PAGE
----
Build Connections With The Local Community: Developing relationships with your neighbors, Banjar and the local community can help create a support network and provide valuable insights into staying safe in your area.
The Most Dangerous Parts of Bali
It is difficult to pinpoint a single “most dangerous” part of Bali for foreigners, as the island is generally safe for visitors – there is no “bad part of town” here. However, certain areas may pose a higher risk due to a higher concentration of tourists and nightlife, which can attract opportunistic criminals. Some of these areas include:
Kuta: Known for its bustling nightlife and popular beaches, Kuta tends to attract a large number of tourists. The dense crowds and lively atmosphere can create opportunities for petty crimes such as pickpocketing and bag snatching.
Seminyak: Similar to Kuta, Seminyak is a popular tourist destination with many bars, clubs, and restaurants. While the area is generally safe, the concentration of tourists can make it a target for opportunistic crime. Certain Russian nationals are known to be illegally working as real estate professionals, scamming foreigners into renting villas that are not actually for rent.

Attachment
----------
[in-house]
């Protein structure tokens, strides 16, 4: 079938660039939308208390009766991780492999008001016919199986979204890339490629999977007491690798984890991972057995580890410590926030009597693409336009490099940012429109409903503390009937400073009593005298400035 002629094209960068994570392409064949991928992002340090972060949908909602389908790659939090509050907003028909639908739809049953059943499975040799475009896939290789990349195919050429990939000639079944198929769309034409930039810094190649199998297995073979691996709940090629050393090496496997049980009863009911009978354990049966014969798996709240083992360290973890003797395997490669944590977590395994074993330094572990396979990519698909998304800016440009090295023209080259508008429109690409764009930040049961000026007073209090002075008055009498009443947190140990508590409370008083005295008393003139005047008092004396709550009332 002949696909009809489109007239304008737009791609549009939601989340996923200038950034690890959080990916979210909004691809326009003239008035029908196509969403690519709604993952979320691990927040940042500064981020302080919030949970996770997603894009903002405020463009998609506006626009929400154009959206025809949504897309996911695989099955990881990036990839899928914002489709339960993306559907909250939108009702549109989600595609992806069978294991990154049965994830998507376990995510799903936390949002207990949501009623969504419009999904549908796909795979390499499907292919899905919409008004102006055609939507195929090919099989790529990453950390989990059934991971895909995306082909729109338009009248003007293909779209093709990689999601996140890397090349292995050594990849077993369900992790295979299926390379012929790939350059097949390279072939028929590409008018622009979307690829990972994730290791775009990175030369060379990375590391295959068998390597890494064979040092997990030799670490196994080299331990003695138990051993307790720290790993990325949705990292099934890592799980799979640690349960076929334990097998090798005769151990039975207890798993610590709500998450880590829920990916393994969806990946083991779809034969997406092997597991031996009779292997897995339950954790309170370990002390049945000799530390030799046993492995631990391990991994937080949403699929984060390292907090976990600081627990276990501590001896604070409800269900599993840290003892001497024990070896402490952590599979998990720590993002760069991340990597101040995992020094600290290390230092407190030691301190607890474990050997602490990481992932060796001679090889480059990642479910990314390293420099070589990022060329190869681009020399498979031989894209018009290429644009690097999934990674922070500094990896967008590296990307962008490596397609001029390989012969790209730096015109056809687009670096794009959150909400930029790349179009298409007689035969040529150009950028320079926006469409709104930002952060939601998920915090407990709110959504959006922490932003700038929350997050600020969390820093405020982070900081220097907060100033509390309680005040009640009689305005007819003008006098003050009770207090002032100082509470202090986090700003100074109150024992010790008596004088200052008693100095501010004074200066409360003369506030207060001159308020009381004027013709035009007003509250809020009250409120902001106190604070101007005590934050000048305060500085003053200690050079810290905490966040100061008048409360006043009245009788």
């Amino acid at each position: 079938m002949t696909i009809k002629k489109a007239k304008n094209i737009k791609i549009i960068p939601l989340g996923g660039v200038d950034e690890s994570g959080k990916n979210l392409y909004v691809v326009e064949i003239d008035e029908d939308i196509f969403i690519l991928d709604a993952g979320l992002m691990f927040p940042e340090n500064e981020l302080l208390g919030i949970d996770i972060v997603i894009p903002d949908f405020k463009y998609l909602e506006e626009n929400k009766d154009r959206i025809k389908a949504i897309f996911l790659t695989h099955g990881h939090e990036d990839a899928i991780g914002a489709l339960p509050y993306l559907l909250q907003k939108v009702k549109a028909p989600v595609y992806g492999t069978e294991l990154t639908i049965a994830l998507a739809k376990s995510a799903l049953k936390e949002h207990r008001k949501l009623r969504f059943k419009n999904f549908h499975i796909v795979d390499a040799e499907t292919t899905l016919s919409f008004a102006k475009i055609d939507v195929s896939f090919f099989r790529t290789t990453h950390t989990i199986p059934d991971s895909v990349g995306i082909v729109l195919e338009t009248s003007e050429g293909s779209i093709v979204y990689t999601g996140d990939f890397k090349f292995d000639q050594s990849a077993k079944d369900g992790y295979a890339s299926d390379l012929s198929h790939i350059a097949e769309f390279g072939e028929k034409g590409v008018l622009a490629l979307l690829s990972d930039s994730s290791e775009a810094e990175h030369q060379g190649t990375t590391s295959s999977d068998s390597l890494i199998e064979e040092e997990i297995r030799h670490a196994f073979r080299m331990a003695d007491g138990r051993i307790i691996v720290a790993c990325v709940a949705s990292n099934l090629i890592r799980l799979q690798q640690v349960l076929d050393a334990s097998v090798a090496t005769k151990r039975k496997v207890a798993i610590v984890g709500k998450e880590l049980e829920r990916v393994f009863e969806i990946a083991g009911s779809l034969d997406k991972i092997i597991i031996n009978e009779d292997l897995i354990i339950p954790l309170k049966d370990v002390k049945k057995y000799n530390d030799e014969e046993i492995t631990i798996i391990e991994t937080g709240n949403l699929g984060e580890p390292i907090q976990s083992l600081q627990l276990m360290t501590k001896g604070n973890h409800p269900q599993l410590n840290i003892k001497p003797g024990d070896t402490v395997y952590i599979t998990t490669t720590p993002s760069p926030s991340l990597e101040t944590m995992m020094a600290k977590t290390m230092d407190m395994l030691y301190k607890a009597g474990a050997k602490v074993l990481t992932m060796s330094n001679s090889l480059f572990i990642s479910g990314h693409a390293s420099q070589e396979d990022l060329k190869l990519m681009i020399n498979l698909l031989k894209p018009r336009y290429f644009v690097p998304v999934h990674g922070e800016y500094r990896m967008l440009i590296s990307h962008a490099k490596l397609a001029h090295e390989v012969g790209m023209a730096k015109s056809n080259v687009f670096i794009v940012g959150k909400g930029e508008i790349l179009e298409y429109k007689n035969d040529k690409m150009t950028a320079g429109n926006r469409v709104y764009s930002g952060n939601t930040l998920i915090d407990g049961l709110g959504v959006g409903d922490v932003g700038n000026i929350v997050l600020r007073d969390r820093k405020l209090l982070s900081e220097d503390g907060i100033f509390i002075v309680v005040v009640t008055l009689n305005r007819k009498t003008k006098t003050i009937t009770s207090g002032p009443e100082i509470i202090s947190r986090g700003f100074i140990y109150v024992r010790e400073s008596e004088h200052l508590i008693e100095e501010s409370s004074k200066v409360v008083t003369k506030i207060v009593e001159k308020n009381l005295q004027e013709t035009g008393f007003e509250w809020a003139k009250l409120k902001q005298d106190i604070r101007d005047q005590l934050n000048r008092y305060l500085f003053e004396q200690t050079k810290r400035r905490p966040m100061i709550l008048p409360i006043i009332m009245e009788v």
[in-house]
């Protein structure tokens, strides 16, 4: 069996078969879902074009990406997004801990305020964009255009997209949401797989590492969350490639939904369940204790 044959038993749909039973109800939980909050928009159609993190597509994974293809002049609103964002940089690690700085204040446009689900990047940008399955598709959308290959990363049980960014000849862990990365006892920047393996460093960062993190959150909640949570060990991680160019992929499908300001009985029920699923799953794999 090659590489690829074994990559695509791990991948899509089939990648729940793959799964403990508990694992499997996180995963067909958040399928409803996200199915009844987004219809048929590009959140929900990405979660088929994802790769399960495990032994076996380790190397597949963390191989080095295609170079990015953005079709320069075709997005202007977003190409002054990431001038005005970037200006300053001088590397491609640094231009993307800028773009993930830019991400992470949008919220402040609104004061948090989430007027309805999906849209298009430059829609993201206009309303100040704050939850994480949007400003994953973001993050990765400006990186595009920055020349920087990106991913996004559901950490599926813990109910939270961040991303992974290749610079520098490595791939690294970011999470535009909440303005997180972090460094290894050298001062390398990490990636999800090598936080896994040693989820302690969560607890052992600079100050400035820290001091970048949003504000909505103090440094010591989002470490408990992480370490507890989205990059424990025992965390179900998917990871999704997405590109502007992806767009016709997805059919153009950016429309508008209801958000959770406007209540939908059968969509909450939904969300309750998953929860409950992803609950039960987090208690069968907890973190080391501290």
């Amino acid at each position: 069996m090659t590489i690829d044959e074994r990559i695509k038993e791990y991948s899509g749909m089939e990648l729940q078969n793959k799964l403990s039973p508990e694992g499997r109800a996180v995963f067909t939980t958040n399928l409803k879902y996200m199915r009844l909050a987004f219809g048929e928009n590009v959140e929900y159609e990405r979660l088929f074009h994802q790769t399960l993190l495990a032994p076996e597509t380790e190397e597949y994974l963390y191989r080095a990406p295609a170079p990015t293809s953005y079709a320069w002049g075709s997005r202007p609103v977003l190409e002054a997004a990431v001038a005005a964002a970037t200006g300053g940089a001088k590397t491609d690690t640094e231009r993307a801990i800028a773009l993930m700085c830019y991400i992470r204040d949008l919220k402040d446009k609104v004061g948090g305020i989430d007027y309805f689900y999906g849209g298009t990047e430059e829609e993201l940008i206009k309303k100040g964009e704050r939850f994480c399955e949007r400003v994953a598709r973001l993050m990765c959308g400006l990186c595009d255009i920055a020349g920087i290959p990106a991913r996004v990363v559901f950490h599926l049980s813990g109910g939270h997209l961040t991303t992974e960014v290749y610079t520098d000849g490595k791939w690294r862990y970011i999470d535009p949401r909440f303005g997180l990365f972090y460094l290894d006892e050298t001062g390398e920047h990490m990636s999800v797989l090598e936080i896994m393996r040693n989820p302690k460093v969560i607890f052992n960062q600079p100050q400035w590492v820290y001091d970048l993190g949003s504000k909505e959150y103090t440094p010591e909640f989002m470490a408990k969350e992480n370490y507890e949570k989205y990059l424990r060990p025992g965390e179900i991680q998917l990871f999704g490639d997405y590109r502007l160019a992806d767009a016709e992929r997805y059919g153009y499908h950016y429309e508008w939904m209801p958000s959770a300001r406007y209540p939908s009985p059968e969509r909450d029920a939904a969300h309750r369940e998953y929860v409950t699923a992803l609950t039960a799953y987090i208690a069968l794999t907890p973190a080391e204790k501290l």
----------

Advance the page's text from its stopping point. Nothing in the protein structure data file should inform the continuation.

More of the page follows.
Denpasar: As the capital city of Bali, Denpasar has a higher population density and a mix of both residential and commercial areas. Petty crime and traffic accidents may be more common here due to the urban environment.
Canggu: The nomad hub of Bali that’s notoriously more foreigner residents than locals by a large margin. This areas has seen an uptick in petty and sometimes violent crime by a select few Russians targeting other foreigners. As well as dangerously driving their motorbikes creating traffic issues and accidents – fleeing the scene.
It is important to note that, overall, Bali remains a relatively safe destination for foreigners – in fact one of the most expat cities in the world. Bali remains a relatively safe destination for expats, with crime against foreigners being a rare occurrence.
By taking basic precautions and remaining vigilant, you can enjoy the many wonderful experiences that this beautiful island has to offer, secure in the knowledge that you are living in a welcoming and safe environment.